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C++ concepts in real life

Sandor Dargo
Happy father. Blogger. Developer. Creator of dailycppinterview.com
Originally published at sandordargo.com Updated on ・6 min read

During the last month or so, we examined the ins and outs of C++ concepts. We checked their main motivations, we saw how we can use them and what kind of concepts are shipped with the standard library. Then during the last two weeks, we discovered how to write our own ones.

To conclude this series, let's see two real-world examples of useful concepts.

Numbers finally

We've been playing with a concept called Number for weeks. I've always said it's incomplete. Let's have a quick reminder of why:

#include <concepts>
#include <iostream>

template <typename T>
concept Number = std::integral<T> || std::floating_point<T>;

auto add(Number auto a, Number auto b) {
  return a+b;
}

int main() {
    std::cout << "add(1, 2): " << add(1, 2) << '\n';
    std::cout << "add(1, 2.14): " << add(1, 2.14) << '\n';
    // std::cout << "add(\"one\", \"two\"): " << add("one", "two") << '\n'; // error: invalid operands of types 'const char*' and 'const char*' to binary 'operator+'
    std::cout << "add(true, false): " << add(true, false) << '\n';
}

/*
add(1, 2): 3
add(1, 2.14): 3.14
add(true, false): 1
*/
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Our problem is that even though we only want to accept integrals and floating-point numbers, bools are also accepted. bools are accepted because bool is an integral type.

There is even worse! add(0, 'a') returns 97 as a is a character and as such it's considered an integral type. The ASCII code of a is 97 and if you add that to 0, you get the result of this call.

But let's say, we really want to accept numbers and let's say in the constrained world of real numbers.

We have to limit the types we accept. As std::is_floating_point returns true only for float, double and long double, there is no problem there. But floating-point numbers are not enough and as we already saw, std::is_integral returns true for some types that we might not want to accept as numbers.

The following types and their const and/or unsgined versions are considered integral:

  • bool,
  • char, char8_t, char16_t, char32_t, wchar_t,
  • short, int, long, long long

But we only want to accept the types from the third line, booleans and characters are not our cups of tea.

Before C++20, we'd have to either disallow certain overloads or use static assertions with templates to make sure that only certain types would be accepted.

template<typename T>
T addPreCpp20(T a, T b) {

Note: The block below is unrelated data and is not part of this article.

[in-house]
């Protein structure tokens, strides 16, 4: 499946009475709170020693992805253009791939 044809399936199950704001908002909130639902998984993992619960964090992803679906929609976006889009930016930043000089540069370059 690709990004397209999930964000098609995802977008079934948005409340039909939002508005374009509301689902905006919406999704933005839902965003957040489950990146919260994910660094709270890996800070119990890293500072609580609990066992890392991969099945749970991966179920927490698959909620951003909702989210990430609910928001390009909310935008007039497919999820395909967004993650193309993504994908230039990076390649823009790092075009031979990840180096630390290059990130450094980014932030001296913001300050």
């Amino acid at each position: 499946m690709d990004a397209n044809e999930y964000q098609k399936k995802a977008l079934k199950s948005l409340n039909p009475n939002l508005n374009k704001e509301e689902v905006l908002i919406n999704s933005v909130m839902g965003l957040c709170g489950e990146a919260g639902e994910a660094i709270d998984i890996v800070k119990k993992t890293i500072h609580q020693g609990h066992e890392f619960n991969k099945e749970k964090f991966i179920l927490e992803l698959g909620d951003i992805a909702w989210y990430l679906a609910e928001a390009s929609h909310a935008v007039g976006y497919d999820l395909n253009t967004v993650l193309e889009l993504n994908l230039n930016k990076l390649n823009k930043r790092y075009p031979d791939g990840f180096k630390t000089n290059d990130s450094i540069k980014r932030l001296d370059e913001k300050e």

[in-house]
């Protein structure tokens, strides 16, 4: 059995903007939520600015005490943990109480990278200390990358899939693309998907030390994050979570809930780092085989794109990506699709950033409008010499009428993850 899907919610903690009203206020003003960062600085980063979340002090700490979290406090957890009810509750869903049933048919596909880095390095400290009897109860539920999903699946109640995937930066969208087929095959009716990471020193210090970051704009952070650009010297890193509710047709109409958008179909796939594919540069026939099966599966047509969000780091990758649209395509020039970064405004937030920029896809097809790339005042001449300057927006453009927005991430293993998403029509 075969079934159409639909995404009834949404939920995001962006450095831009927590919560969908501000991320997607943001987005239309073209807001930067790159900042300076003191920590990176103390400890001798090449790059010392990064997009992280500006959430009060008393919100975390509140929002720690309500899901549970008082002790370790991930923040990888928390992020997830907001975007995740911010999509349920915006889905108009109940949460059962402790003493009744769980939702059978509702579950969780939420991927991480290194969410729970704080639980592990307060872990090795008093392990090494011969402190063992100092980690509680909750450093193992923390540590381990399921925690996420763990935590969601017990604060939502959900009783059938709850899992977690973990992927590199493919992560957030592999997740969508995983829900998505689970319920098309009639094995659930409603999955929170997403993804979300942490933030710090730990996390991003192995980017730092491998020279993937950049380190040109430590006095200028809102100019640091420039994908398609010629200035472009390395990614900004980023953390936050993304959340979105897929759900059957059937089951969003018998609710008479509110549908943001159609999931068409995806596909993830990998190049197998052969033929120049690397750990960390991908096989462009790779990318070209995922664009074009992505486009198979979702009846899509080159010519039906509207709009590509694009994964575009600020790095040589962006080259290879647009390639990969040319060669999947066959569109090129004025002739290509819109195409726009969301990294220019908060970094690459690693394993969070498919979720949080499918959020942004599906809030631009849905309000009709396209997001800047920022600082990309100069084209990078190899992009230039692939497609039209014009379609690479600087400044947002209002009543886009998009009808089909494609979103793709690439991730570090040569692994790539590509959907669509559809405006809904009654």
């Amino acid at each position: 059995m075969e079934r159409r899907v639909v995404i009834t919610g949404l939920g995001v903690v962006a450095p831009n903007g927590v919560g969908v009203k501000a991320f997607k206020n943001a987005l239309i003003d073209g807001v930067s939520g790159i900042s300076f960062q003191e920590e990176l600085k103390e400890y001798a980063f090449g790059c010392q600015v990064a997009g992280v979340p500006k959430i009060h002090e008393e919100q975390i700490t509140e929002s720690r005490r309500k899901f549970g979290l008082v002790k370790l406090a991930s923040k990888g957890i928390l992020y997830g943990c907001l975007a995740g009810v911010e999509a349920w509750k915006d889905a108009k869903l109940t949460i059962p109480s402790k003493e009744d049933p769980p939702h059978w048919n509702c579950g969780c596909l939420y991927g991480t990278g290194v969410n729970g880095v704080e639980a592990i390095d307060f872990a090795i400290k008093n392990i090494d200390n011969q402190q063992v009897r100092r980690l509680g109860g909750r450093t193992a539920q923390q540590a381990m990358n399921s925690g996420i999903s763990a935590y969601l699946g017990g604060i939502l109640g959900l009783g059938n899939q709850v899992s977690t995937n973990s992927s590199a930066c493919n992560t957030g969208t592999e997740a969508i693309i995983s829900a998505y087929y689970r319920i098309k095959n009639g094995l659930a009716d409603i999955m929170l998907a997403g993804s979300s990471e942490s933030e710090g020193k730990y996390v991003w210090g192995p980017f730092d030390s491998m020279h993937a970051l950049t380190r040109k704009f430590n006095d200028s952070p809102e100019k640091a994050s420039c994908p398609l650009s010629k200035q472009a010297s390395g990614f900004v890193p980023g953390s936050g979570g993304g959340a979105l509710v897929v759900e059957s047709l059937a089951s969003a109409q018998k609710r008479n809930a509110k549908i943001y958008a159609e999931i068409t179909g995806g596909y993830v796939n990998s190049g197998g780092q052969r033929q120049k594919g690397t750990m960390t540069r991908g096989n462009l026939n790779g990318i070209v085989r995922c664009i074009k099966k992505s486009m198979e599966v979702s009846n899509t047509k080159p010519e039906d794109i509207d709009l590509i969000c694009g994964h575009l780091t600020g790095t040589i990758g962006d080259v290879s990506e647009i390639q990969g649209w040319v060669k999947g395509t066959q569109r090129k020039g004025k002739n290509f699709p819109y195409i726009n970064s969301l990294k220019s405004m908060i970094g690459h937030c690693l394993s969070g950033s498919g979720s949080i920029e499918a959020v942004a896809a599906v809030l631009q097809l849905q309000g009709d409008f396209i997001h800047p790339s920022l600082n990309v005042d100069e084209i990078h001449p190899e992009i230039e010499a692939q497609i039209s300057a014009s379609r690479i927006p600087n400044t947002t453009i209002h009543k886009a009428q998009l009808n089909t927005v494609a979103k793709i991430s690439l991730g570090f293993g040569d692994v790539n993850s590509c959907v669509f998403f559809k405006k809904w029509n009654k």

static_assert(std::is_integral_v<T>, "addPreCpp20 requires integral types");
    return a+b;
}

// ...
std::cout << addPreCpp20(1,2) << '\n'; // valid
std::cout << addPreCpp20(1,2.14) << '\n'; // woulnd't compile, static assertion fails
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The main problem with these that we'd have to do the same steps for each function, for each parameter.

With overloads, we might end up with a too-long list of combinations (when you have 3 numeric parameters that you want to constrain), or your templates are either too repetitive or just too complex for most working on the codebase.

C++20 brought us concepts and we have to define our Number concept only once, and then it's easy to use it.

Just repeat our requirements:

  • we want to accept floating-point numbers
  • we want to accept integral numbers
  • we don't want to accept integral types that can be converted to ints such as bools and chars.

As the first trial, you might try something like this

#include <concepts>

template <typename T>
concept Number = (std::integral<T> || std::floating_point<T>) 
                 && !std::same_as<T, bool>
                 && !std::same_as<T, char>
                 && !std::same_as<T, char8_t>
                 && !std::same_as<T, char16_t>
                 && !std::same_as<T, char32_t>
                 && !std::same_as<T, wchar_t>;

auto add(Number auto a, Number auto b) {
  return a+b;
}              
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But we are not done yet. The following compiles and prints 139!

unsigned char a = 'a';
std::cout << add(a, 42);
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We have to include all the unsigned versions! Luckily only char has an unsigned eversion. consts we don't have to permit as those as a const char would be automatically considered a char and therefore it wouldn't compile.

#include <concepts>
#include <iostream>

template <typename T>
concept Number = (std::integral<T> || std::floating_point<T>) 
                 && !std::same_as<T, bool>
                 && !std::same_as<T, char>
                 && !std::same_as<T, unsigned char>                 
                 && !std::same_as<T, char8_t>
                 && !std::same_as<T, char16_t>
                 && !std::same_as<T, char32_t>
                 && !std::same_as<T, wchar_t>;